“The need is part of what’s changed, right? Eleven years ago when I began as superintendent, it was almost unheard of for us to ask a retired person to return to the workforce because it just wasn’t necessary. It would have been unneeded expense,” said Brian Woods, superintendent at Northside Independent School District in San Antonio, one of the largest districts in the state. 

“Now what you’ve got is a combination of a high need for these folks to return with added expense to the school district.”

2023 LEGISLATURE: Texas Senate balks at retired teachers’ long-awaited cost-of-living raise

The state is currently grappling with a massive shortage of teachers. Surveys of teachers have showed plummeting morale within the profession because of low pay and a perceived lack of support from the state government and the general public. A recent report from a task force of education experts and educators recommended a “significant increase” in

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DC attorney gen’l files civil charges against Casa Ruby, Ruby Corado

The Office of the DC Attorney General on Monday filed an emergency motion in DC Superior Court alleging that Casa Ruby and its longtime executive director Ruby Corado have violated the city’s Nonprofit Corporations Act in connection with its financial dealings.

The court motion, among other things, calls on the court to approve a temporary restraining order freezing all of Casa Ruby’s bank accounts and PayPal accounts into which DC government funds and private donations have been deposited.

The motion also calls on the court to appoint a receiver or another court-supervised official on a provisional basis to help stabilize Casa Ruby’s management and governance “to maintain and control the funds of Casa Ruby.”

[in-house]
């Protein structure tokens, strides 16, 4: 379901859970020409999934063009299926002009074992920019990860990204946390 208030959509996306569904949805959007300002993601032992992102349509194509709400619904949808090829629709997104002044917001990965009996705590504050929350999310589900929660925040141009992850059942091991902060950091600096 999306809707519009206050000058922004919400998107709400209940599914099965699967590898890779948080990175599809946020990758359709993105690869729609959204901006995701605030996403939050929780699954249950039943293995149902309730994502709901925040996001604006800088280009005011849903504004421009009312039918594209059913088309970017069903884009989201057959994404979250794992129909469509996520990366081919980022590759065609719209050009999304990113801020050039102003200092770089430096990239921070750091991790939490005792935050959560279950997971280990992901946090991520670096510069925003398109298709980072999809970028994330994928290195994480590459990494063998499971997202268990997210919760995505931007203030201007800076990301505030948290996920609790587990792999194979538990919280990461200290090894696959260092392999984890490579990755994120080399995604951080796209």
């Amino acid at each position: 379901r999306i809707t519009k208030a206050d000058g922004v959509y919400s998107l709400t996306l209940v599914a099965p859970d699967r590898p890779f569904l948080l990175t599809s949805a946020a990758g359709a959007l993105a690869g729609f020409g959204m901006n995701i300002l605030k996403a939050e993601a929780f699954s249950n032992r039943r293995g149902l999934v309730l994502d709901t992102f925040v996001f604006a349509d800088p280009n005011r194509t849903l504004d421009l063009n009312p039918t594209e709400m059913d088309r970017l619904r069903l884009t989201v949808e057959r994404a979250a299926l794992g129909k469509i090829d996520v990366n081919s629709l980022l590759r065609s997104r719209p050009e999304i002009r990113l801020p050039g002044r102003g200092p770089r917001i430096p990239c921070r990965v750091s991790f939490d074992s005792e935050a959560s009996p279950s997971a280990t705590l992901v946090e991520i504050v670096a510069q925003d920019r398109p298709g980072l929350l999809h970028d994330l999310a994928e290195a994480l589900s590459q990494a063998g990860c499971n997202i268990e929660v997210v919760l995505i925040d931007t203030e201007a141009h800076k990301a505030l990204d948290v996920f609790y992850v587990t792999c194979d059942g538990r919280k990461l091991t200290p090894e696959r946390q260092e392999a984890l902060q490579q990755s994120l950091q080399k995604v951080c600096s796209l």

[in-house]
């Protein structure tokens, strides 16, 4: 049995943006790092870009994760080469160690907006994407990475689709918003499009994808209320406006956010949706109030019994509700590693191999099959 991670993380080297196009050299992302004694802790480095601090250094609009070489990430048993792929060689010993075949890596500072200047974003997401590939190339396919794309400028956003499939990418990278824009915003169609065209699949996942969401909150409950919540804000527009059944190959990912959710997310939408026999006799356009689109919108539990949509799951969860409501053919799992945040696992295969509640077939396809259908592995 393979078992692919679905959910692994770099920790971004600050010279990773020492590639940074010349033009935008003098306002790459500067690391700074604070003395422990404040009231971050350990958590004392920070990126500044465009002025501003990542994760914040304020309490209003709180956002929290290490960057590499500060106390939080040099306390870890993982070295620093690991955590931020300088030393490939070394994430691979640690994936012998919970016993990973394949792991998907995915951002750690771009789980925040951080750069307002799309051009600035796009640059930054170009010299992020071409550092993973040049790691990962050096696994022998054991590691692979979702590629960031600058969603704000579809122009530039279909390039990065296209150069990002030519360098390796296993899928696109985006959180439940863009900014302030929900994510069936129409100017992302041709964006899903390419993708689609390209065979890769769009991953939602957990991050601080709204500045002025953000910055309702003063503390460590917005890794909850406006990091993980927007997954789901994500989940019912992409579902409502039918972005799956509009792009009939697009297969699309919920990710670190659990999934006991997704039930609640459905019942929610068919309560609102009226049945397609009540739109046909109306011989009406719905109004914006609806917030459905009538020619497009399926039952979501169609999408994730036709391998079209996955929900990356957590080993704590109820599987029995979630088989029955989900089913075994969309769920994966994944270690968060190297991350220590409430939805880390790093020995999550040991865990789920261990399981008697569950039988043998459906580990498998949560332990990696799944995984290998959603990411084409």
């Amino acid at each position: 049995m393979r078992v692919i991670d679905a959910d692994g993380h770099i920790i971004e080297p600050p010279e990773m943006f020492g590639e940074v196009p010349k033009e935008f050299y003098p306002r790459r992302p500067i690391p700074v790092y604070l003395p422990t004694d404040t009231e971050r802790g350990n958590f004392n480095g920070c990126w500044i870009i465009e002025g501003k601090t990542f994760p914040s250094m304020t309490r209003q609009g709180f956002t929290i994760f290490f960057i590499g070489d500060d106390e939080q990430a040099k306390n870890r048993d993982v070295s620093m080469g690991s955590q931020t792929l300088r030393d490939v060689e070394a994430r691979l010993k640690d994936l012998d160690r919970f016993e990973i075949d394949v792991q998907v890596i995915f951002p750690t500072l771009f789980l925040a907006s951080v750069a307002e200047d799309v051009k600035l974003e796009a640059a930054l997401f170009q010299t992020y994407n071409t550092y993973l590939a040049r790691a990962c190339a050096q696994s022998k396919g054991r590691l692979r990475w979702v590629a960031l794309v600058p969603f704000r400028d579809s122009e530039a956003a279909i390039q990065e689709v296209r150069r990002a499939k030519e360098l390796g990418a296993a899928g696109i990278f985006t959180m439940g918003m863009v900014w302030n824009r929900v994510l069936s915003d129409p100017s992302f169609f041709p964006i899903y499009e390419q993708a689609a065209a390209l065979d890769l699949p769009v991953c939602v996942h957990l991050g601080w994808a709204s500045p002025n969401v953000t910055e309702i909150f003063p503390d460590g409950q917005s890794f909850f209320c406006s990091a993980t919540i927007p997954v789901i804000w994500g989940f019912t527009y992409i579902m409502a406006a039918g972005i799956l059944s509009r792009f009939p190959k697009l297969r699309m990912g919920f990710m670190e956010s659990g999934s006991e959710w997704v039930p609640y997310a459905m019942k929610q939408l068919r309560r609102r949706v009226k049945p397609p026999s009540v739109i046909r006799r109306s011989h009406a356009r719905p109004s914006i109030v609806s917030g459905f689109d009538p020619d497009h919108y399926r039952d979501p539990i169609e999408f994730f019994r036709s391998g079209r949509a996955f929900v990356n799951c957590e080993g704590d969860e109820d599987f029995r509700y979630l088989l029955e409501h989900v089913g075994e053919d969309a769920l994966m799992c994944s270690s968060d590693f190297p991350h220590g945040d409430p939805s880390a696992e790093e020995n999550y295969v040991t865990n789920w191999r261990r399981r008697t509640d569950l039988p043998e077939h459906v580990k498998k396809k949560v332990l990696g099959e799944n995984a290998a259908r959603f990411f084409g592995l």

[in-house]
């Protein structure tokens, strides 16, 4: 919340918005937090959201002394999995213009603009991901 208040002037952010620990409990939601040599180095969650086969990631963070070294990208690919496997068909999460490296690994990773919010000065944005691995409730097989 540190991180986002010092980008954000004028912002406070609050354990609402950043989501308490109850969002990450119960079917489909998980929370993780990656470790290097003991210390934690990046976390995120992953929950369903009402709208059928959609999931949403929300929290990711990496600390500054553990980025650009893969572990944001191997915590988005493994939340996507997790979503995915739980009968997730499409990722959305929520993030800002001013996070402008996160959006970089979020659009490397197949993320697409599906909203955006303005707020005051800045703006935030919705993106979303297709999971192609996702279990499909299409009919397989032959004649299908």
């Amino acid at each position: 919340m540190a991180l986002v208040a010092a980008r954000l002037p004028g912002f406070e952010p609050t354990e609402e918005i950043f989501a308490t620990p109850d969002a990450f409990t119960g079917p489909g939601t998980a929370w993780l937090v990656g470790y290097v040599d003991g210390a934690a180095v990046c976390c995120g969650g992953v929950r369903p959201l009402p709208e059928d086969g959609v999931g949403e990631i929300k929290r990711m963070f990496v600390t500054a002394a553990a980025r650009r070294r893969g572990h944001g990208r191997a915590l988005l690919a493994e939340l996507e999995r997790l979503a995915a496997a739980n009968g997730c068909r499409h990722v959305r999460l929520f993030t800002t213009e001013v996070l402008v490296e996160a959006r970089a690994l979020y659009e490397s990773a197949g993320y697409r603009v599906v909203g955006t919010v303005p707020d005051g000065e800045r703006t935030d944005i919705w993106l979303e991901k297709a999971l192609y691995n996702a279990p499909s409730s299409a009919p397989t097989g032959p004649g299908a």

The motion states that the restraining order is needed to prevent “Defendant Ruby Corado from making any withdrawals from any of those accounts, removing Corado’s authorization to control any of those accounts, requiring Corado to keep any funds already withdrawn from those accounts in the United States .”

The motion further states, “This preliminary and emergency relief is needed to prevent the ongoing misuse of Casa Ruby’s charitable funds by Corado, who is the only individual authorized to access Casa Ruby’s accounts, despite purporting to resign from the organization in the Fall of 2021 .”

The preliminary relief is warranted, the court motion continues, “because the District is likely to prevail on the merits of its claims given Defendants’ diversion of funds away from their legitimate use by the organization to illegitimate uses.”

It says the illegitimate uses include “the personal benefit of Corado, leaving the organization unable to operate, including it being unable to pay rent on the transitional housing it is designated to provide vulnerable communities and it being unable to pay its employees and vendors for services rendered.”

The motion filed on Monday